In that context, and taking account of progress in repositioning the airline, I asked the chairman last July to examine and report back to me on future options for the company. The chairman supplied me with that report recently. The company's view is that a private sector investment process should be initiated without delay. I am considering that report carefully and I will bring the Aer Lingus views, together with my own position, to Cabinet in the coming weeks.
I want to refer to the current industrial relations difficulties in the cabin crew area of Aer Lingus. While I accept that change is difficult for all, I hope this matter can be resolved on the basis of the recent Labour Court recommendations, without further impact on customers and without jeopardising the company's progress to date.
I now turn to the main provisions of the Bill. Section 1, the definitions section, is self-explanatory. Section 2 and the Schedule provide for the repeal of provisions, in whole or in part and on different days, of the existing legislation governing Aer Lingus. Section 3 provides for the sale of all of the State's shares in the airline. Provision is also made that any funds received in respect of the sale or disposal of the State's shareholding in the company will be paid into, and disposed of for the benefit of, the Exchequer.
Section 4 makes provision for Aer Lingus to issue and sell new shares. Section 5 makes provision to enable the Minister for Finance to enter into one or more agreements in connection with the sale of shares in the airline, including customary provisions contained in a shareholders' or underwriting agreement as the Minister may wish.
Section 6, in order to facilitate ESOT board representation and, where and when necessary, third party board representation, provides for the full or partial disapplication from the company of the Worker Participation Acts, for the retirement of directors upon such disapplication and for the Minister to appoint new directors to fill vacancies so created. The overall number of directors does not change. Section 7 provides for employee shareholding schemes and their acquisition of shares in the company. Section 8 provides for an exemption from section 60 of the Companies Acts. Section 9 is an enabling provision to provide that Aer Lingus may establish a superannu ation scheme for Aer Lingus employees and former employees of Aer Lingus.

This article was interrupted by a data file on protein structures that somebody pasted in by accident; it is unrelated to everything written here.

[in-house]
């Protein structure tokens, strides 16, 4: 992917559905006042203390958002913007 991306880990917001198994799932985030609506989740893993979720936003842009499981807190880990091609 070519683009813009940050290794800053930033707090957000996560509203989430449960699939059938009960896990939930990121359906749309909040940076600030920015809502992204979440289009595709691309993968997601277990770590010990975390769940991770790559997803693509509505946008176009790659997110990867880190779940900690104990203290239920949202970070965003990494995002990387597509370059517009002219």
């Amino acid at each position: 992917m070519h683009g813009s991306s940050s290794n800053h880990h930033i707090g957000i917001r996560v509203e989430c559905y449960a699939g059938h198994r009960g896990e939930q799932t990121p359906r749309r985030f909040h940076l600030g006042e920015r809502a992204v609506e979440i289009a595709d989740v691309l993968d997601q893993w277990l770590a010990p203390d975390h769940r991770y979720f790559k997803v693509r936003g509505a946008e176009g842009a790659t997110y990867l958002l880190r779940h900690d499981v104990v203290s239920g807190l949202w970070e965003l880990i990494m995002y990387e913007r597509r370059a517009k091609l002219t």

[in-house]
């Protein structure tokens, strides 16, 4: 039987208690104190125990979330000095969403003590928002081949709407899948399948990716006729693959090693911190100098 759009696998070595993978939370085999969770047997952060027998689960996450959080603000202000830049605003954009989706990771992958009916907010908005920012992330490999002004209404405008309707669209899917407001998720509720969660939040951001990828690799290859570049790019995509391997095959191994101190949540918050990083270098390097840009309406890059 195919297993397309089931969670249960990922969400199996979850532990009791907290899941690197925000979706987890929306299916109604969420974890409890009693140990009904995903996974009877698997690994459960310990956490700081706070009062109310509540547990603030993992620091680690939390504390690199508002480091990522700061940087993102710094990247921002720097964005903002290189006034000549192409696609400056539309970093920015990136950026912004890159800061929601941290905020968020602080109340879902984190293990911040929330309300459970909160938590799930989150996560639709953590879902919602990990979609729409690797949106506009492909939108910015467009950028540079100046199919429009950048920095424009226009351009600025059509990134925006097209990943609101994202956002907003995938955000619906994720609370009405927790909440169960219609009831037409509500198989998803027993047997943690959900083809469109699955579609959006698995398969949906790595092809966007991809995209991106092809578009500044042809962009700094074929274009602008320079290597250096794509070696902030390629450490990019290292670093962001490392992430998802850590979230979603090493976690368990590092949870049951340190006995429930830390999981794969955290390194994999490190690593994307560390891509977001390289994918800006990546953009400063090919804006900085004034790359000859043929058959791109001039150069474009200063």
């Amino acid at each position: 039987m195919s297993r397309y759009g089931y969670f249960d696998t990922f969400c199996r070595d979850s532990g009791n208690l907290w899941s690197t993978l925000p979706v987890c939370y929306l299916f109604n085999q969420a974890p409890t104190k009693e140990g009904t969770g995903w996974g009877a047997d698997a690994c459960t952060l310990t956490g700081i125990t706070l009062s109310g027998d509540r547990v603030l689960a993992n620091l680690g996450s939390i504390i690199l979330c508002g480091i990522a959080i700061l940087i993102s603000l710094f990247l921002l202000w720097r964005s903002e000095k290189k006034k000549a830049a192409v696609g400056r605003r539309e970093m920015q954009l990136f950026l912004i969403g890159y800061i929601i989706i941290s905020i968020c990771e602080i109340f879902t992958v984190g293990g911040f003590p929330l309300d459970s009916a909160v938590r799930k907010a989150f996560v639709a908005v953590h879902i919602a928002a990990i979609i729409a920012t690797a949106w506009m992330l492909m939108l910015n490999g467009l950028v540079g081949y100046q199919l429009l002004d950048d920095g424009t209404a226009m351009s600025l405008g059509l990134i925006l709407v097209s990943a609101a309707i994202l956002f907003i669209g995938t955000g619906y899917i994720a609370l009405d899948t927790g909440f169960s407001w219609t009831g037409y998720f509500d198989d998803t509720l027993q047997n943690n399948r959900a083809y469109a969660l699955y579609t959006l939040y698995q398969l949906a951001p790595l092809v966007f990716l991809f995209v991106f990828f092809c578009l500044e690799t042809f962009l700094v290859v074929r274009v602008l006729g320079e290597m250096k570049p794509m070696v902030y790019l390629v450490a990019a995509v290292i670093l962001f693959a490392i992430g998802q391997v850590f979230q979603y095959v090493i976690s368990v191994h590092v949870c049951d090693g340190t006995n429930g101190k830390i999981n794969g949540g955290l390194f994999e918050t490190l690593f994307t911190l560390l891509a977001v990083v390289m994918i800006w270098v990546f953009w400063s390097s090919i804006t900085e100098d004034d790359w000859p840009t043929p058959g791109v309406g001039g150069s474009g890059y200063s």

Section 10 is a standard provision in relation to the expenses of the Minister for Finance and the Minister for Transport. Section 11 provides for the repayment to the Exchequer of a loan and outstanding interest by Aer Linte. Section 12 provides for the disapplication of certain acts to Aer Lingus. Section 13 gives the Short Title and commencement provisions.
Before I commend this Bill to the House I want to pay tribute to everybody at Aer Lingus for what they have done. They have turned around an airline which a few years ago was on the verge of bankruptcy, through the sacrifices of the staff in particular, led by the board, the chairman and by strong management. The current chief executive especially has shown great courage and skill in leading that organisation for many years. This House and I understand the sacrifices made by all the staff, the cost-cutting they had to bear and their absolute determination to turn the airline around. What they have achieved is unique because airlines around the world are in difficulty in the aftermath of the attacks on the World Trade Centre on 11 September 2001. When the aviation history books are written it will be a source of some satisfaction and admiration that in the face of the troubles after 11 September and the hopes and aspirations of so many people in Aer Lingus the company was able to reach a point where it is looking at a possible €75 million profit.
The 14.9% is being transferred to staff. That is not just a token, it is a real decision. I am not today going to put a valuation on Aer Lingus but in the financial pages of the press one can read different estimates from €300 million to €700 million or €800 million. Whether it is the former or the latter one does not need to be good at sums to know that 14.9% of that is very valuable, it could be anything from €40 million or €50 million up to €100 million. Through this Bill this House gives effect to that percentage and that is the range of the current valuations of the shares which the staff hold. They deserve that. They worked hard for it and put up with considerable sacrifice to make it happen. They gave up increases in their incomes to pay for these shares and I do not believe this House begrudges the benefit to them. However, it is worth noting, from the taxpayers' point of view, that these are very valuable shares which are being entrusted to the staff at Aer Lingus, who will now own 14.9% of a very valuable company.
Having outlined the main elements of this legislation, I also wish to make it clear the position regarding the enabling provision on possible future disposal of the rest of the shares in Aer Lingus – I should say, rather, the company itself. No Government decision has been taken to dispose of Aer Lingus – let me make that very clear. I have a recommendation from the company, giving me its opinion. As expressed to me by the chairman and chief executive, the opinion of the company is that its future would be best secured by taking on board private sector investment so that it could expand its fleet into the future and secure funds for the airline in that way.
There are arguments on both sides of this question and, no doubt, those will be expressed in the House. There are arguments to the effect that Aer Lingus is a strategic company—